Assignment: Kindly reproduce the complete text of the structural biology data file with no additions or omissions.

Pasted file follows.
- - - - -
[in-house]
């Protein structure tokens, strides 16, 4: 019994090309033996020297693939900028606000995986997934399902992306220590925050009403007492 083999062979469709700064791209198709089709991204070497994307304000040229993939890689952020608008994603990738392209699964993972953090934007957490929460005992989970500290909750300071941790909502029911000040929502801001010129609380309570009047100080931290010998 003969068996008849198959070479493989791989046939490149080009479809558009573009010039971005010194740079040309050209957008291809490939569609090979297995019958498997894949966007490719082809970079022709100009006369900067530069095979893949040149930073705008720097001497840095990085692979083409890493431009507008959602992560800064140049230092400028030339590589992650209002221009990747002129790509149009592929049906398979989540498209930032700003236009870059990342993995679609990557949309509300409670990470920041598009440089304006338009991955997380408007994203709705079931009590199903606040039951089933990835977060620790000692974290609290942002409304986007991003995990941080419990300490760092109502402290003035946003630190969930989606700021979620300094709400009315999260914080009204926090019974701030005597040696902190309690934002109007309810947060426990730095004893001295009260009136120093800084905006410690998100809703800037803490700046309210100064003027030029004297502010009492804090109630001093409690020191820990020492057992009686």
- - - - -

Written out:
[in-house]
């Protein structure tokens, strides 16, 4: 019994090309033996020297693939900028606000995986997934399902992306220590925050009403007492 083999062979469709700064791209198709089709991204070497994307304000040229993939890689952020608008994603990738392209699964993972953090934007957490929460005992989970500290909750300071941790909502029911000040929502801001010129609380309570009047100080931290010998 003969068996008849198959070479493989791989046939490149080009479809558009573009010039971005010194740079040309050209957008291809490939569609090979297995019958498997894949966007490719082809970079022709100009006369900067530069095979893949040149930073705008720097001497840095990085692979083409890493431009507008959602992560800064140049230092400028030339590589992650209002221009990747002129790509149009592929049906398979989540498209930032700003236009870059990342993995679609990557949309509300409670990470920041598009440089304006338009991955997380408007994203709705079931009590199903606040039951089933990835977060620790000692974290609290942002409304986007991003995990941080419990300490760092109502402290003035946003630190969930989606700021979620300094709400009315999260914080009204926090019974701030005597040696902190309690934002109007309810947060426990730095004893001295009260009136120093800084905006410690998100809703800037803490700046309210100064003027030029004297502010009492804090109630001093409690020191820990020492057992009686």